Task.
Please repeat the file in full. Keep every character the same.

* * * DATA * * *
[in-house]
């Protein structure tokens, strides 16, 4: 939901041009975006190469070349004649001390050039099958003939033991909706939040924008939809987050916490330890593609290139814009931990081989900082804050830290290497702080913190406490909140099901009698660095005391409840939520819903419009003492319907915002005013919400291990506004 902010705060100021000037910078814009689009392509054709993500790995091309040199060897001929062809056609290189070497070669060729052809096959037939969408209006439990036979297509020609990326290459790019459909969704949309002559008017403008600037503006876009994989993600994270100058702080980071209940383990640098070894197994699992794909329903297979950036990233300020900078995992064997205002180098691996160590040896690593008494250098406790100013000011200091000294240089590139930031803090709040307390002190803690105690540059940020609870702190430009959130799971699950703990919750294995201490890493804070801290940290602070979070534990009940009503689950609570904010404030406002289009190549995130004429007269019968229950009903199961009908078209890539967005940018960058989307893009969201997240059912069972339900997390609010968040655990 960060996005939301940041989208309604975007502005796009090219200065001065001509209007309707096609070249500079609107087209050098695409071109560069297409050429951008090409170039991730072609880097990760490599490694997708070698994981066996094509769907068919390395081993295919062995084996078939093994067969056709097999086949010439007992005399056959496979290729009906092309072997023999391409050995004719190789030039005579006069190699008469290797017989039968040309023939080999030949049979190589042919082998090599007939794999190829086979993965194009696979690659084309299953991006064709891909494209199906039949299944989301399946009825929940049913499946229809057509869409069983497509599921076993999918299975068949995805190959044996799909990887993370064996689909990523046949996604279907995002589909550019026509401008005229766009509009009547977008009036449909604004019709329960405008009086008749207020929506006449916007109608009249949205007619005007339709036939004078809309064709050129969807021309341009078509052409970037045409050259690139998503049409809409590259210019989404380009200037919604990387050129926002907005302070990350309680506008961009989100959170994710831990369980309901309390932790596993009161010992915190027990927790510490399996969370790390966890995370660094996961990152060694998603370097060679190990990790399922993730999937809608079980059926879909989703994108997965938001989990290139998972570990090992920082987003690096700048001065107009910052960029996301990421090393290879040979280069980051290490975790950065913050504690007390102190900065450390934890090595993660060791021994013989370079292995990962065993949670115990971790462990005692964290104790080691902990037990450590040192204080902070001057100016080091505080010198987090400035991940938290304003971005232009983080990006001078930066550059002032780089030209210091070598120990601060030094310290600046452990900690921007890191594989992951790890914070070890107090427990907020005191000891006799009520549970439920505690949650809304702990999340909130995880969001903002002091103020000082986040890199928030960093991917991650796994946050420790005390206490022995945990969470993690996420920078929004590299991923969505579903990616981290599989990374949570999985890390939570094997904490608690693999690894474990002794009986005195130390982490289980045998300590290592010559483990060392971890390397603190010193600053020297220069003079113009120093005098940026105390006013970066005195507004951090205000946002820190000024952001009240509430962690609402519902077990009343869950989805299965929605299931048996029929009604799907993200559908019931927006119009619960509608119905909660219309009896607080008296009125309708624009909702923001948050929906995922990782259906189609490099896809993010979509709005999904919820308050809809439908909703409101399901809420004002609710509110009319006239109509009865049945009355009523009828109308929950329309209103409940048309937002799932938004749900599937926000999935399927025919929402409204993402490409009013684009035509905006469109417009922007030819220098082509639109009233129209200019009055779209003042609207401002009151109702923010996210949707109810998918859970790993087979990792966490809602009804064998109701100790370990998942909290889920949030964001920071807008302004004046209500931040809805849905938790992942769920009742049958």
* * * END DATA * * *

[in-house]
């Protein structure tokens, strides 16, 4: 939901041009975006190469070349004649001390050039099958003939033991909706939040924008939809987050916490330890593609290139814009931990081989900082804050830290290497702080913190406490909140099901009698660095005391409840939520819903419009003492319907915002005013919400291990506004 902010705060100021000037910078814009689009392509054709993500790995091309040199060897001929062809056609290189070497070669060729052809096959037939969408209006439990036979297509020609990326290459790019459909969704949309002559008017403008600037503006876009994989993600994270100058702080980071209940383990640098070894197994699992794909329903297979950036990233300020900078995992064997205002180098691996160590040896690593008494250098406790100013000011200091000294240089590139930031803090709040307390002190803690105690540059940020609870702190430009959130799971699950703990919750294995201490890493804070801290940290602070979070534990009940009503689950609570904010404030406002289009190549995130004429007269019968229950009903199961009908078209890539967005940018960058989307893009969201997240059912069972339900997390609010968040655990 960060996005939301940041989208309604975007502005796009090219200065001065001509209007309707096609070249500079609107087209050098695409071109560069297409050429951008090409170039991730072609880097990760490599490694997708070698994981066996094509769907068919390395081993295919062995084996078939093994067969056709097999086949010439007992005399056959496979290729009906092309072997023999391409050995004719190789030039005579006069190699008469290797017989039968040309023939080999030949049979190589042919082998090599007939794999190829086979993965194009696979690659084309299953991006064709891909494209199906039949299944989301399946009825929940049913499946229809057509869409069983497509599921076993999918299975068949995805190959044996799909990887993370064996689909990523046949996604279907995002589909550019026509401008005229766009509009009547977008009036449909604004019709329960405008009086008749207020929506006449916007109608009249949205007619005007339709036939004078809309064709050129969807021309341009078509052409970037045409050259690139998503049409809409590259210019989404380009200037919604990387050129926002907005302070990350309680506008961009989100959170994710831990369980309901309390932790596993009161010992915190027990927790510490399996969370790390966890995370660094996961990152060694998603370097060679190990990790399922993730999937809608079980059926879909989703994108997965938001989990290139998972570990090992920082987003690096700048001065107009910052960029996301990421090393290879040979280069980051290490975790950065913050504690007390102190900065450390934890090595993660060791021994013989370079292995990962065993949670115990971790462990005692964290104790080691902990037990450590040192204080902070001057100016080091505080010198987090400035991940938290304003971005232009983080990006001078930066550059002032780089030209210091070598120990601060030094310290600046452990900690921007890191594989992951790890914070070890107090427990907020005191000891006799009520549970439920505690949650809304702990999340909130995880969001903002002091103020000082986040890199928030960093991917991650796994946050420790005390206490022995945990969470993690996420920078929004590299991923969505579903990616981290599989990374949570999985890390939570094997904490608690693999690894474990002794009986005195130390982490289980045998300590290592010559483990060392971890390397603190010193600053020297220069003079113009120093005098940026105390006013970066005195507004951090205000946002820190000024952001009240509430962690609402519902077990009343869950989805299965929605299931048996029929009604799907993200559908019931927006119009619960509608119905909660219309009896607080008296009125309708624009909702923001948050929906995922990782259906189609490099896809993010979509709005999904919820308050809809439908909703409101399901809420004002609710509110009319006239109509009865049945009355009523009828109308929950329309209103409940048309937002799932938004749900599937926000999935399927025919929402409204993402490409009013684009035509905006469109417009922007030819220098082509639109009233129209200019009055779209003042609207401002009151109702923010996210949707109810998918859970790993087979990792966490809602009804064998109701100790370990998942909290889920949030964001920071807008302004004046209500931040809805849905938790992942769920009742049958």